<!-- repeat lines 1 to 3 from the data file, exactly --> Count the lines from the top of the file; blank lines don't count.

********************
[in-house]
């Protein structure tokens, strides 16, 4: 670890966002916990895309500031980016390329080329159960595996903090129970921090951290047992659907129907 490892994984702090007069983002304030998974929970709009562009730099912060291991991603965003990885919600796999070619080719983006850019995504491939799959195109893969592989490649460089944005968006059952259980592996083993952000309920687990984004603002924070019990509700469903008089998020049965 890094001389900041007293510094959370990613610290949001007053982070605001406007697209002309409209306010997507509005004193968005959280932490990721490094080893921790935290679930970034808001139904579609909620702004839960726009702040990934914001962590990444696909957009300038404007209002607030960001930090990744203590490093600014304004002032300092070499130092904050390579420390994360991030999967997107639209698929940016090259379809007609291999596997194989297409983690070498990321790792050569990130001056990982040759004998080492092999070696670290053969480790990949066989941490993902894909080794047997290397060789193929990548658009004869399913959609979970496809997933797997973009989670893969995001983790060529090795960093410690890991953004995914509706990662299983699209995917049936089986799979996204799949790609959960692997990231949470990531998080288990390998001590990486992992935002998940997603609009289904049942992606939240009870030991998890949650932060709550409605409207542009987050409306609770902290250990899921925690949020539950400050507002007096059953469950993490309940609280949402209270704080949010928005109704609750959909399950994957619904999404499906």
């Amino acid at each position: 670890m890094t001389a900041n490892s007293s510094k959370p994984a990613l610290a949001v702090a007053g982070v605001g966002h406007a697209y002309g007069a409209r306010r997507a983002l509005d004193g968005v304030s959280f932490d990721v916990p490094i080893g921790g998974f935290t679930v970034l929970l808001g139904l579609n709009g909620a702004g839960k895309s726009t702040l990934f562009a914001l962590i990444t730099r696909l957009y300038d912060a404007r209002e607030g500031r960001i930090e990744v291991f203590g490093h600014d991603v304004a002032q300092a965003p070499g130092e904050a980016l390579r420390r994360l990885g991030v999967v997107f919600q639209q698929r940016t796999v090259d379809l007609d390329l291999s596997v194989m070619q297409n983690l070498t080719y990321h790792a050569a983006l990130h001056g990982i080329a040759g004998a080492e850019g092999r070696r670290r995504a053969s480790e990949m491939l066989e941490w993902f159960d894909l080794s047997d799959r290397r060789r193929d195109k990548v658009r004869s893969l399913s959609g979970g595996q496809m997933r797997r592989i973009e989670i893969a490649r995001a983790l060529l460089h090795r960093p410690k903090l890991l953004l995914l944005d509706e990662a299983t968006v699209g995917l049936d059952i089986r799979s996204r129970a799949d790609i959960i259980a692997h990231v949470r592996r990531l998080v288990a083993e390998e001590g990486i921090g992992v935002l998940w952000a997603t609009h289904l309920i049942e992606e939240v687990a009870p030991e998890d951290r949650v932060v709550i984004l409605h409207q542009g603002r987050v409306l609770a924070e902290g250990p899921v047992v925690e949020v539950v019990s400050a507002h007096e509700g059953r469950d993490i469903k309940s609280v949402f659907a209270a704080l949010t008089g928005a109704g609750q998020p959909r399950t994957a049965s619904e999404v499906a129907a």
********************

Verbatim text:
[in-house]
């Protein structure tokens, strides 16, 4: 670890966002916990895309500031980016390329080329159960595996903090129970921090951290047992659907129907 490892994984702090007069983002304030998974929970709009562009730099912060291991991603965003990885919600796999070619080719983006850019995504491939799959195109893969592989490649460089944005968006059952259980592996083993952000309920687990984004603002924070019990509700469903008089998020049965 890094001389900041007293510094959370990613610290949001007053982070605001406007697209002309409209306010997507509005004193968005959280932490990721490094080893921790935290679930970034808001139904579609909620702004839960726009702040990934914001962590990444696909957009300038404007209002607030960001930090990744203590490093600014304004002032300092070499130092904050390579420390994360991030999967997107639209698929940016090259379809007609291999596997194989297409983690070498990321790792050569990130001056990982040759004998080492092999070696670290053969480790990949066989941490993902894909080794047997290397060789193929990548658009004869399913959609979970496809997933797997973009989670893969995001983790060529090795960093410690890991953004995914509706990662299983699209995917049936089986799979996204799949790609959960692997990231949470990531998080288990390998001590990486992992935002998940997603609009289904049942992606939240009870030991998890949650932060709550409605409207542009987050409306609770902290250990899921925690949020539950400050507002007096059953469950993490309940609280949402209270704080949010928005109704609750959909399950994957619904999404499906």
């Amino acid at each position: 670890m890094t001389a900041n490892s007293s510094k959370p994984a990613l610290a949001v702090a007053g982070v605001g966002h406007a697209y002309g007069a409209r306010r997507a983002l509005d004193g968005v304030s959280f932490d990721v916990p490094i080893g921790g998974f935290t679930v970034l929970l808001g139904l579609n709009g909620a702004g839960k895309s726009t702040l990934f562009a914001l962590i990444t730099r696909l957009y300038d912060a404007r209002e607030g500031r960001i930090e990744v291991f203590g490093h600014d991603v304004a002032q300092a965003p070499g130092e904050a980016l390579r420390r994360l990885g991030v999967v997107f919600q639209q698929r940016t796999v090259d379809l007609d390329l291999s596997v194989m070619q297409n983690l070498t080719y990321h790792a050569a983006l990130h001056g990982i080329a040759g004998a080492e850019g092999r070696r670290r995504a053969s480790e990949m491939l066989e941490w993902f159960d894909l080794s047997d799959r290397r060789r193929d195109k990548v658009r004869s893969l399913s959609g979970g595996q496809m997933r797997r592989i973009e989670i893969a490649r995001a983790l060529l460089h090795r960093p410690k903090l890991l953004l995914l944005d509706e990662a299983t968006v699209g995917l049936d059952i089986r799979s996204r129970a799949d790609i959960i259980a692997h990231v949470r592996r990531l998080v288990a083993e390998e001590g990486i921090g992992v935002l998940w952000a997603t609009h289904l309920i049942e992606e939240v687990a009870p030991e998890d951290r949650v932060v709550i984004l409605h409207q542009g603002r987050v409306l609770a924070e902290g250990p899921v047992v925690e949020v539950v019990s400050a507002h007096e509700g059953r469950d993490i469903k309940s609280v949402f659907a209270a704080l949010t008089g928005a109704g609750q998020p959909r399950t994957a049965s619904e999404v499906a129907a």